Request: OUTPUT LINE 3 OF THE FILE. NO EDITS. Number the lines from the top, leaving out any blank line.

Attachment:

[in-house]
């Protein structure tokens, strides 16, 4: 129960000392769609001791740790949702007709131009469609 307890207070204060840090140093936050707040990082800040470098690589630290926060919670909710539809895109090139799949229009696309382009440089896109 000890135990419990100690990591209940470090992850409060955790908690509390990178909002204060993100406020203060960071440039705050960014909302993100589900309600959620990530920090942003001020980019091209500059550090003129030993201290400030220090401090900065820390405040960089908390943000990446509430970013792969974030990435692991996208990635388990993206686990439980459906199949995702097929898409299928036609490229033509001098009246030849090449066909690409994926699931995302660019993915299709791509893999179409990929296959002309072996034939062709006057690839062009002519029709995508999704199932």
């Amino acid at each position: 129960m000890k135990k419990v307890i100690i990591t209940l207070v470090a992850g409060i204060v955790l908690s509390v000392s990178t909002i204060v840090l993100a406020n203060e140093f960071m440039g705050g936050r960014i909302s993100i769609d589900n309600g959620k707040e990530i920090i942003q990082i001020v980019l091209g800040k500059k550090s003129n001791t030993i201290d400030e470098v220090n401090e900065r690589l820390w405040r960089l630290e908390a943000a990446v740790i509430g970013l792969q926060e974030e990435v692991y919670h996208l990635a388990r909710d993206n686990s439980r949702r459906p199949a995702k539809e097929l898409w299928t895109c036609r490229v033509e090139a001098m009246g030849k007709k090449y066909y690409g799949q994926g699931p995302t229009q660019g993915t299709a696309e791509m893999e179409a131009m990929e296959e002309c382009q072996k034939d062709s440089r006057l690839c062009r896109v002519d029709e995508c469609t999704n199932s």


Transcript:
């Amino acid at each position: 129960m000890k135990k419990v307890i100690i990591t209940l207070v470090a992850g409060i204060v955790l908690s509390v000392s990178t909002i204060v840090l993100a406020n203060e140093f960071m440039g705050g936050r960014i909302s993100i769609d589900n309600g959620k707040e990530i920090i942003q990082i001020v980019l091209g800040k500059k550090s003129n001791t030993i201290d400030e470098v220090n401090e900065r690589l820390w405040r960089l630290e908390a943000a990446v740790i509430g970013l792969q926060e974030e990435v692991y919670h996208l990635a388990r909710d993206n686990s439980r949702r459906p199949a995702k539809e097929l898409w299928t895109c036609r490229v033509e090139a001098m009246g030849k007709k090449y066909y690409g799949q994926g699931p995302t229009q660019g993915t299709a696309e791509m893999e179409a131009m990929e296959e002309c382009q072996k034939d062709s440089r006057l690839c062009r896109v002519d029709e995508c469609t999704n199932s």